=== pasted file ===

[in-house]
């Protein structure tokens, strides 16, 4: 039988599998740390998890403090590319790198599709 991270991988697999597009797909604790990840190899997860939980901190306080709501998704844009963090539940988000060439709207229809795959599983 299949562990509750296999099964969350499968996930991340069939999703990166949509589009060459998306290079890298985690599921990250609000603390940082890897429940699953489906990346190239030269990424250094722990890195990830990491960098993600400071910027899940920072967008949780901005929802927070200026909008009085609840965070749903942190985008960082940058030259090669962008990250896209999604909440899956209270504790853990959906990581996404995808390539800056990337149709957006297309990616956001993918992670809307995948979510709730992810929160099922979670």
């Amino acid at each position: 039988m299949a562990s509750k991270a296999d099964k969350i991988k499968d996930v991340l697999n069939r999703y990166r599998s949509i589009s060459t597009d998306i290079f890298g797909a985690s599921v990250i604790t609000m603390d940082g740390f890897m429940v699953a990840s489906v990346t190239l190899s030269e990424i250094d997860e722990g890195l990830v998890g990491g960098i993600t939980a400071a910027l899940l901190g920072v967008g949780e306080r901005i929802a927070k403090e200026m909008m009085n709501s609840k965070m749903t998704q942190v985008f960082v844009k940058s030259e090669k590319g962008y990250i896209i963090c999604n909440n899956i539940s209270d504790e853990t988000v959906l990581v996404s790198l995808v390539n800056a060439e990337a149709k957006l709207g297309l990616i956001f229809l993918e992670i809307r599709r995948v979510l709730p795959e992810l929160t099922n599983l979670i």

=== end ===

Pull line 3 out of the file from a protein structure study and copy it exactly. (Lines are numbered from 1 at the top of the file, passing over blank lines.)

């Amino acid at each position: 039988m299949a562990s509750k991270a296999d099964k969350i991988k499968d996930v991340l697999n069939r999703y990166r599998s949509i589009s060459t597009d998306i290079f890298g797909a985690s599921v990250i604790t609000m603390d940082g740390f890897m429940v699953a990840s489906v990346t190239l190899s030269e990424i250094d997860e722990g890195l990830v998890g990491g960098i993600t939980a400071a910027l899940l901190g920072v967008g949780e306080r901005i929802a927070k403090e200026m909008m009085n709501s609840k965070m749903t998704q942190v985008f960082v844009k940058s030259e090669k590319g962008y990250i896209i963090c999604n909440n899956i539940s209270d504790e853990t988000v959906l990581v996404s790198l995808v390539n800056a060439e990337a149709k957006l709207g297309l990616i956001f229809l993918e992670i809307r599709r995948v979510l709730p795959e992810l929160t099922n599983l979670i």